Electro-thermal co-design at the micro- and nano-scales is critical for achieving desired performance and reliability in microelectronic circuits. Emerging thermal microsystems technologies for this application area are discussed, with specific examples including a novel micromechanical electro-hydrodynamic micropump, electrowetting for fluidic actuation and site-specific thermal control, ion-driven airflow, and miniature piezoelectrically actuated cantilevers for cooling and sensing. Fundamental research into enabling technologies for such microsystems, conducted by the speaker’s group under the framework of the National Science Foundation Compact, High-Performance Cooling Technologies Research Center, is presented.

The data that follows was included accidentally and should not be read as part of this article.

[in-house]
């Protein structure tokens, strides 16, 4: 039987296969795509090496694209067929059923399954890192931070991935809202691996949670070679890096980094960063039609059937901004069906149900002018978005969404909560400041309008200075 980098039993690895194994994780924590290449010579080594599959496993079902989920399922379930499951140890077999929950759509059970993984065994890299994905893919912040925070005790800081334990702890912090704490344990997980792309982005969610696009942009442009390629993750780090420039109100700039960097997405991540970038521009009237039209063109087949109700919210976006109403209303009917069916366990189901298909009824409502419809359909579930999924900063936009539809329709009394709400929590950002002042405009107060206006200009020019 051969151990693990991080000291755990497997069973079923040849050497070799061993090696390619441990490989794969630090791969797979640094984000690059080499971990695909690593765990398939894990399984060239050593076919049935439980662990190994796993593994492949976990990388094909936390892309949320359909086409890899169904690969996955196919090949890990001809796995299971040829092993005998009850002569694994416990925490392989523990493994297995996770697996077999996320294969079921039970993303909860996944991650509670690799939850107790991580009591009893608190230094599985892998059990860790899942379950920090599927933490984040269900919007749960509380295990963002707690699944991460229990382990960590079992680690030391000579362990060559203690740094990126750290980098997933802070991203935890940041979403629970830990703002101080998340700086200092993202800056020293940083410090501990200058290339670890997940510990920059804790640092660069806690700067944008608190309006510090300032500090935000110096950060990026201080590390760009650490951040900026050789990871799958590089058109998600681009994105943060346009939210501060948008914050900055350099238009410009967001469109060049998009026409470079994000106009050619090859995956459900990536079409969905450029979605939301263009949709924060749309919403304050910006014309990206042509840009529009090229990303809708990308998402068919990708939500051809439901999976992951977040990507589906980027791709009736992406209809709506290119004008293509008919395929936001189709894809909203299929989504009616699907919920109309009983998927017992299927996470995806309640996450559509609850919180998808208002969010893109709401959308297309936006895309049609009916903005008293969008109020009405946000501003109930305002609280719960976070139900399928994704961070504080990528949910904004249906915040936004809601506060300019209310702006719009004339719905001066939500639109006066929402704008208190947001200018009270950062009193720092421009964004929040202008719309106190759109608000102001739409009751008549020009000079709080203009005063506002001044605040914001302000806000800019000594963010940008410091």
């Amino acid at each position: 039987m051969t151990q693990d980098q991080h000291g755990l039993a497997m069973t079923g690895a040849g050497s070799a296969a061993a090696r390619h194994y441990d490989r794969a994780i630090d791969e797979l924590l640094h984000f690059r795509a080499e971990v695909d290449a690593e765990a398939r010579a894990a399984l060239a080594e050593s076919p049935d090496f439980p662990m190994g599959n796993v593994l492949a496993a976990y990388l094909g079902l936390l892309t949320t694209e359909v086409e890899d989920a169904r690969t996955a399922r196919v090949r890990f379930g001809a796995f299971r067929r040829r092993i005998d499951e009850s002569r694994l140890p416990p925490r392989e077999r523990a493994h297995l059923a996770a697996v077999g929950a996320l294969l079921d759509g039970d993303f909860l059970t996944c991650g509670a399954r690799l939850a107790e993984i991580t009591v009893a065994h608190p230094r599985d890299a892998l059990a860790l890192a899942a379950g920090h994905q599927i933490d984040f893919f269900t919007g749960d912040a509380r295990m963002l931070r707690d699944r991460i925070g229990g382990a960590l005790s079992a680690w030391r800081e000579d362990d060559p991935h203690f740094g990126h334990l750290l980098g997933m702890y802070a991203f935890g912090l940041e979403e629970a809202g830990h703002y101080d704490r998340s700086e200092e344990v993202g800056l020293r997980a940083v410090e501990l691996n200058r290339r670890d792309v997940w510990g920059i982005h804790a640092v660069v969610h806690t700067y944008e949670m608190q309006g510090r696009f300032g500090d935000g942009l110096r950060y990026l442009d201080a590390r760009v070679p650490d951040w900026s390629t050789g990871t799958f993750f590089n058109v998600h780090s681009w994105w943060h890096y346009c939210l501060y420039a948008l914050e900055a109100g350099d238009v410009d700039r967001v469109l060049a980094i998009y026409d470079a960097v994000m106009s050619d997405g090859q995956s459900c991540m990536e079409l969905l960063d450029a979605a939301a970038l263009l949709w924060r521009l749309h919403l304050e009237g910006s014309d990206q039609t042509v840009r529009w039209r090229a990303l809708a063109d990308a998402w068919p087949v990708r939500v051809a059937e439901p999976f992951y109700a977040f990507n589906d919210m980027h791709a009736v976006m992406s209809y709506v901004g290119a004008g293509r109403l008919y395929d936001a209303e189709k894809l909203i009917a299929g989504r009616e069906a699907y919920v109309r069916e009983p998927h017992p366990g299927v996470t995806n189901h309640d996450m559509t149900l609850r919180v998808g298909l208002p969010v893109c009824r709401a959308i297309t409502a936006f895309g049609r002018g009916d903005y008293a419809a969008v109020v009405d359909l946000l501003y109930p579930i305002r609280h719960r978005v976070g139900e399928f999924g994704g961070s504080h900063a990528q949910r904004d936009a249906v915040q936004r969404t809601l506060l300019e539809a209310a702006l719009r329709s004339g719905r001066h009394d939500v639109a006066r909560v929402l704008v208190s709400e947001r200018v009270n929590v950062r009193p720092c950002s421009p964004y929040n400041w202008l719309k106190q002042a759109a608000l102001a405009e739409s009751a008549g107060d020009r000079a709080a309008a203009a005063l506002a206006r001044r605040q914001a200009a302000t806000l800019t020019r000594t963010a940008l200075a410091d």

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Suresh Garimella is a Professor of Mechanical Engineering at Purdue University. He received his PhD from the University of California at Berkeley in 1989. He is Director of the NSF Cooling Technologies Research Center, the Electronics Cooling Laboratory and the Solidification Heat Transfer Laboratory. His research interests include thermal microsystems, high-performance compact cooling technologies, electro-thermal co- design and electronics packaging, micro- and nano-scale thermal phenomena, and materials processing. Dr. Garimella has worked with 21 PhD and 28 MS students and 13 visiting scholars and post-docs, and has co-authored over 200 refereed journal and conference publications, besides editing or contributing to a number of books. He serves on the Editorial Boards of ASME Journal of Heat Transfer and Experimental Heat Transfer, and has served as Editor of Heat Transfer-Recent Contents and on the Editorial Board of Experimental Thermal and Fluid Science. He is a Fellow of the ASME. His efforts in research and engineering education have been recognized with the 2004 ASME Gustus L. Larson Memorial Award; Graduate School/UWM Foundation Research Award in recognition of Outstanding Research and Creative Activity, 1995; UWM Distinguished Teaching Award in recognition of Demonstrated Dedication to Excellence in Undergraduate Instruction, 1997; and Society of Automotive Engineers' Ralph R. Teetor Educational Award, 1992.
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